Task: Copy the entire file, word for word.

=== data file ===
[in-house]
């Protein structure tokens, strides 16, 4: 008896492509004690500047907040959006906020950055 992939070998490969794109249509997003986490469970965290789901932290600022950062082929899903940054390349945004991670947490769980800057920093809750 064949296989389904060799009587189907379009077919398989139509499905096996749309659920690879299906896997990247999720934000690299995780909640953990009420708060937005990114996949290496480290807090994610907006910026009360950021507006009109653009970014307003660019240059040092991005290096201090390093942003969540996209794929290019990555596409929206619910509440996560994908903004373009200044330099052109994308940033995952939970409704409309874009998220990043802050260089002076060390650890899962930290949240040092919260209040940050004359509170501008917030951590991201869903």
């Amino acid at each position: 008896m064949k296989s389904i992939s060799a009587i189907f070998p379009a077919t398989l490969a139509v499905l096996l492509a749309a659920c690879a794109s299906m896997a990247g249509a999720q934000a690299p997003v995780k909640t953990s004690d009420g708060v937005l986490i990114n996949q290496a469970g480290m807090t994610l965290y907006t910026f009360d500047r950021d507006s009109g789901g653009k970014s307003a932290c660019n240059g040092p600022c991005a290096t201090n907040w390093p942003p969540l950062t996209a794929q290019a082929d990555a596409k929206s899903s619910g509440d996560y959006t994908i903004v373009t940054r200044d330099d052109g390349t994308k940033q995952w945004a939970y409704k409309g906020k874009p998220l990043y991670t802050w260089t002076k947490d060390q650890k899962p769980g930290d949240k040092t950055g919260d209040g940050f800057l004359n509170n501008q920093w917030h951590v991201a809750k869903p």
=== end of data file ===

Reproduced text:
[in-house]
């Protein structure tokens, strides 16, 4: 008896492509004690500047907040959006906020950055 992939070998490969794109249509997003986490469970965290789901932290600022950062082929899903940054390349945004991670947490769980800057920093809750 064949296989389904060799009587189907379009077919398989139509499905096996749309659920690879299906896997990247999720934000690299995780909640953990009420708060937005990114996949290496480290807090994610907006910026009360950021507006009109653009970014307003660019240059040092991005290096201090390093942003969540996209794929290019990555596409929206619910509440996560994908903004373009200044330099052109994308940033995952939970409704409309874009998220990043802050260089002076060390650890899962930290949240040092919260209040940050004359509170501008917030951590991201869903």
């Amino acid at each position: 008896m064949k296989s389904i992939s060799a009587i189907f070998p379009a077919t398989l490969a139509v499905l096996l492509a749309a659920c690879a794109s299906m896997a990247g249509a999720q934000a690299p997003v995780k909640t953990s004690d009420g708060v937005l986490i990114n996949q290496a469970g480290m807090t994610l965290y907006t910026f009360d500047r950021d507006s009109g789901g653009k970014s307003a932290c660019n240059g040092p600022c991005a290096t201090n907040w390093p942003p969540l950062t996209a794929q290019a082929d990555a596409k929206s899903s619910g509440d996560y959006t994908i903004v373009t940054r200044d330099d052109g390349t994308k940033q995952w945004a939970y409704k409309g906020k874009p998220l990043y991670t802050w260089t002076k947490d060390q650890k899962p769980g930290d949240k040092t950055g919260d209040g940050f800057l004359n509170n501008q920093w917030h951590v991201a809750k869903p």